It’s Funny How Some Distance Makes Everything Look Small (@NedLunn)

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Everything seems possible when you’re on holiday in the Highlands. There’s some truth in the overplayed song, ‘Let It Go’,

It’s funny how some distance makes everything look small.

Now, to cover up the fact that I needed to quote Frozen I will try to counteract the shame by proudly recounting the scene from Father Ted when Ted and Dougal are on a caravan holiday and Ted is teaching Dougal the difference between a toy cow and the cows which are “far away”.

Ok, Dougal, one last time; this is small and that is far away.

That makes me feel better!

Back to my point. The remoteness of my location (it takes 30 minutes to get to a shop) and the epic views from the window (four mountains from a panoramic window) remind me of my smallness in the world. The appreciation of how little I can do to any crises that may pop up back at home and work without driving for 8 hours gives me some perspective. Once your mind is freed from the minutiae of ordinary life and your head is lifted from the mundane, your vision can take in the larger issues.

At the same time, however, when you are far from the conveniences of modern day living, you are forced to simplify. This ideal balance straightens out how you see the world and it why I have always loved remote locations, barren wilderness and the taste of the aesthetic; it inspires and energises me. The wilderness sharpens our hearing and we are humbled to rely on God.

The story of God and his people is one of wilderness. From the expulsion of Eden into a wilderness of Nod to the employment of Abraham as the explorer into Canaan, the emigration to Egypt, the exodus, Elijah and finally the exile of the Israelites, the Old Testament is full of deserts. There’s a passage in Scripture which I return to again and again from Hosea,

And now, here’s what I’m going to do: I’m going to start all over again. I’m taking her back out into the wilderness where we had our first date, and I’ll court her. (Hosea 2:14 (MSG))

It’s probably my fascination with wilderness that encourages me to wade through Isaiah from time to time; not to study it in detail but to take the overview of all sixty-six chapters.

A few years ago Tom Wright encouraged people to come together to read the whole Bible, out loud, continuously in Durham Cathedral. I was studying at Cranmer Hall at the time and so a group of us signed up to read for an hour. We were given a section of Proverbs and we dutifully read chapter after chapter.

At the end of the hour we went to the café and reflected on the experience. My friend and I were struck with the power of reading Scripture uninterrupted and decided we’d like to experience a full book. It was an easy choice as to which book to read in entirety; one of the longer books that never gets read from start to finish… Isaiah.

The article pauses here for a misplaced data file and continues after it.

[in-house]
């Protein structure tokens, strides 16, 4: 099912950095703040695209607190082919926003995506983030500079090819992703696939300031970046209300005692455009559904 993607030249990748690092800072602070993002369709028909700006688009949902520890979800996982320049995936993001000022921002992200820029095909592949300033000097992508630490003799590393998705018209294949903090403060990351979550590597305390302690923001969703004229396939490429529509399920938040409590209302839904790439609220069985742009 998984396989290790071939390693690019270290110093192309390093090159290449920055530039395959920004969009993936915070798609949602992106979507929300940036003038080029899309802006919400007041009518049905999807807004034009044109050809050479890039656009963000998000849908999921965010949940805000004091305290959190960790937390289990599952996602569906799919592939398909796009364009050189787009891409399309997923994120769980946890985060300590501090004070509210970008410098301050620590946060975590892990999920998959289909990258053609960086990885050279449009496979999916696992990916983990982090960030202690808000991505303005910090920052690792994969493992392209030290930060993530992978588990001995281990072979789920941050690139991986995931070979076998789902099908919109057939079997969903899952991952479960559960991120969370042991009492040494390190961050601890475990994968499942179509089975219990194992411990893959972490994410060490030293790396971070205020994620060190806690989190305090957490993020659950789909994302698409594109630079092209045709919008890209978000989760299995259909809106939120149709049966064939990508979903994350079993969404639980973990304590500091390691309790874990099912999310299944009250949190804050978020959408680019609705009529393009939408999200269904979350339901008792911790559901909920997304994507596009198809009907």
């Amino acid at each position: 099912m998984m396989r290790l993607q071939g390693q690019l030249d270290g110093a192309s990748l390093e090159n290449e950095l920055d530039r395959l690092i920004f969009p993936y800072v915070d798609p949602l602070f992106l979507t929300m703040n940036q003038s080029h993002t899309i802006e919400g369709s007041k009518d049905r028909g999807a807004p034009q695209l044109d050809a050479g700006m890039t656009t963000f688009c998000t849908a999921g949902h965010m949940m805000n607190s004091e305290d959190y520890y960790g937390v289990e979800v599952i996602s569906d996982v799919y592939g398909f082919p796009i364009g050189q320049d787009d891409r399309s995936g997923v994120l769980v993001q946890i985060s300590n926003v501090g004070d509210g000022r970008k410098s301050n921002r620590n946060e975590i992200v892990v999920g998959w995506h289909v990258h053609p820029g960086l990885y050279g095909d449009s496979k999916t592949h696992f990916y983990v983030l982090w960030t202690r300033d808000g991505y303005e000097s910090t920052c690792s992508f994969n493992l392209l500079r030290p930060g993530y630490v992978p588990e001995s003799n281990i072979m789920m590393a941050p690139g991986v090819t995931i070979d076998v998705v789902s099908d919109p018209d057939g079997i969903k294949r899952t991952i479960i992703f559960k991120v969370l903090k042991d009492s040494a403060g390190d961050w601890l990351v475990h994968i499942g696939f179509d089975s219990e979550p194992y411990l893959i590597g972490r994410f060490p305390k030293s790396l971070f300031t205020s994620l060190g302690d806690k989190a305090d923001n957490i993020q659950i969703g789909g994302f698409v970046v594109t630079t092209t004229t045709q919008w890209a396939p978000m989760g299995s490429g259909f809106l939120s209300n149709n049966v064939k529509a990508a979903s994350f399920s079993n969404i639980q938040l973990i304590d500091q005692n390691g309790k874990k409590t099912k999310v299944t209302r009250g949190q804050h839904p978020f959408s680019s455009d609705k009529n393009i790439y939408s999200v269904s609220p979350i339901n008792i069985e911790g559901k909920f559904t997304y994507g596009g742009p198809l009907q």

We chose the evening before a quiet day at college to start to read. We began with Compline and then it began,

The vision of Isaiah son of Amoz, which he saw concerning Judah and Jerusalem in the days of Uzziah, Jotham, Ahaz, and Hezekiah, kings of Judah.

We read through the night, stopping only to pray. We finally finished at 2.30am and the whole thing was so overwhelming. Removing distractions and the escape routes forces you to dig deep and exist through an experience which opens up a new perspective. Isaiah is a juggernaut book which holds no punches. Aside from a few hopeful glimpses of a future Kingdom blooming in the wilderness, the whole book is the reality of barrenness with no refreshment. What is interesting is that those tastes of hope seem so much more real from that place. The flippancy and sentimentality fades and trust in God who can do all things becomes more tangible.

Everything is possible.

This is the power of Lent with its imagery of wilderness; starting with the reminder that we are all dust and ending on the glorious celebration of the resurrection. This year, I encourage you to enter into Advent with the same attitude. The Early Church had 40 days before Christmas as a time of fasting and repentance before the celebration of the birth of Christ, the Incarnated One.

It has become popular in recent years to fast on social media to encourage a focus on prayer. I have heard of people’s experiences, how it slowed them down, sharpened their hearing of God. It is the modern day exile into the desert.

As we wait for the dawning of a new light of hope at Christmas let us enter into the wilderness with the prophets, particularly the Advent prophet Isaiah, and sit, cut off from comfort and illusory joy, and wait for the deeper reality of hope.

About nedlunn

Ned Lunn is a minister in the Church of England. Before this he ran a theatre company, el mono theatre, for seven years. He now writes on spirituality, philosophy, poetry and arts and is a member of a community called, 'Burning Fences', in York which explores art, spirituality and philosophy. He's married to Sarah and lives in York.